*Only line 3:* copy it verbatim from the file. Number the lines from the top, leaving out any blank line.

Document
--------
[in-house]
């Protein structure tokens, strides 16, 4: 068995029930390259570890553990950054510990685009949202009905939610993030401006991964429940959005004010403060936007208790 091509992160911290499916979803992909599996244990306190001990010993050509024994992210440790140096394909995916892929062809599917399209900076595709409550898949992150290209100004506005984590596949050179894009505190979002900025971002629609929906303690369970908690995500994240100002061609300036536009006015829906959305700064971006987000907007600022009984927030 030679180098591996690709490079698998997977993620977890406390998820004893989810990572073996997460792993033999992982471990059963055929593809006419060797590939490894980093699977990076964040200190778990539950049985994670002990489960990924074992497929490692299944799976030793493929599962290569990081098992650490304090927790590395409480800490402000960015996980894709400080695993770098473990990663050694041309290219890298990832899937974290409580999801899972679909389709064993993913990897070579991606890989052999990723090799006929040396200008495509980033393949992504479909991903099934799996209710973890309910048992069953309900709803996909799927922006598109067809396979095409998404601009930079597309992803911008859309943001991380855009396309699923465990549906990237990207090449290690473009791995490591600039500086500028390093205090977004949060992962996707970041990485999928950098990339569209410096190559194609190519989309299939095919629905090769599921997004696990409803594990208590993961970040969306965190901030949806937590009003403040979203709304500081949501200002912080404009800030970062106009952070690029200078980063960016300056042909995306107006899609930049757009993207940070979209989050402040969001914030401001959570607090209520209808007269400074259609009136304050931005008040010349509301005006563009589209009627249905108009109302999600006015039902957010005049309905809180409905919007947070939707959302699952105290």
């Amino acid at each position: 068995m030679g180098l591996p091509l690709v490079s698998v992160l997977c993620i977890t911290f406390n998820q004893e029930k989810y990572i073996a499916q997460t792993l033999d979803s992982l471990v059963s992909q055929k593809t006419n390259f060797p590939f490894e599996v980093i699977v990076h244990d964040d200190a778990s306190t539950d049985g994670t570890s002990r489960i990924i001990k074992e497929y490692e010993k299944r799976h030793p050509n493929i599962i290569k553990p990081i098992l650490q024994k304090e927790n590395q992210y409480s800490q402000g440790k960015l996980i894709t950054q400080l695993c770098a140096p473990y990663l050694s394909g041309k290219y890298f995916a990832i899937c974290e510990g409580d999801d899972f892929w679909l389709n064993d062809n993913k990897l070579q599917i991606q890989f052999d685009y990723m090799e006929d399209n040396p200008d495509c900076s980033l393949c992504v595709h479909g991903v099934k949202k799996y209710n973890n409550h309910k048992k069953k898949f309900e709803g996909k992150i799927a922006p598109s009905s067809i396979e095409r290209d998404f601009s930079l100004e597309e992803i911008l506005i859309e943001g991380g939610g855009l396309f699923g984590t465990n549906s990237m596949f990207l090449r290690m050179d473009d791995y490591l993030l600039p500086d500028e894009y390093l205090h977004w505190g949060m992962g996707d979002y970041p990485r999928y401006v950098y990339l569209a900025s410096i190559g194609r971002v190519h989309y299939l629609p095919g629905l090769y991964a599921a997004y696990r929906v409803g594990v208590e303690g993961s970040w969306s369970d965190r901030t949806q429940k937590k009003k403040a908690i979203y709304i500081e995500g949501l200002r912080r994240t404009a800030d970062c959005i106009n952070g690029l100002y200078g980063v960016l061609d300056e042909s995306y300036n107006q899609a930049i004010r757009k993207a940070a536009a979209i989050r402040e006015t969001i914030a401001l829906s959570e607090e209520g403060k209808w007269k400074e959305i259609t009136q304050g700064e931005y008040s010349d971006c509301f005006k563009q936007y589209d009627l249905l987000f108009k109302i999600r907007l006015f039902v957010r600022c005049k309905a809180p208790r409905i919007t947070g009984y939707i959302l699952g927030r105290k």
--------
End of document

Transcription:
């Amino acid at each position: 068995m030679g180098l591996p091509l690709v490079s698998v992160l997977c993620i977890t911290f406390n998820q004893e029930k989810y990572i073996a499916q997460t792993l033999d979803s992982l471990v059963s992909q055929k593809t006419n390259f060797p590939f490894e599996v980093i699977v990076h244990d964040d200190a778990s306190t539950d049985g994670t570890s002990r489960i990924i001990k074992e497929y490692e010993k299944r799976h030793p050509n493929i599962i290569k553990p990081i098992l650490q024994k304090e927790n590395q992210y409480s800490q402000g440790k960015l996980i894709t950054q400080l695993c770098a140096p473990y990663l050694s394909g041309k290219y890298f995916a990832i899937c974290e510990g409580d999801d899972f892929w679909l389709n064993d062809n993913k990897l070579q599917i991606q890989f052999d685009y990723m090799e006929d399209n040396p200008d495509c900076s980033l393949c992504v595709h479909g991903v099934k949202k799996y209710n973890n409550h309910k048992k069953k898949f309900e709803g996909k992150i799927a922006p598109s009905s067809i396979e095409r290209d998404f601009s930079l100004e597309e992803i911008l506005i859309e943001g991380g939610g855009l396309f699923g984590t465990n549906s990237m596949f990207l090449r290690m050179d473009d791995y490591l993030l600039p500086d500028e894009y390093l205090h977004w505190g949060m992962g996707d979002y970041p990485r999928y401006v950098y990339l569209a900025s410096i190559g194609r971002v190519h989309y299939l629609p095919g629905l090769y991964a599921a997004y696990r929906v409803g594990v208590e303690g993961s970040w969306s369970d965190r901030t949806q429940k937590k009003k403040a908690i979203y709304i500081e995500g949501l200002r912080r994240t404009a800030d970062c959005i106009n952070g690029l100002y200078g980063v960016l061609d300056e042909s995306y300036n107006q899609a930049i004010r757009k993207a940070a536009a979209i989050r402040e006015t969001i914030a401001l829906s959570e607090e209520g403060k209808w007269k400074e959305i259609t009136q304050g700064e931005y008040s010349d971006c509301f005006k563009q936007y589209d009627l249905l987000f108009k109302i999600r907007l006015f039902v957010r600022c005049k309905a809180p208790r409905i919007t947070g009984y939707i959302l699952g927030r105290k």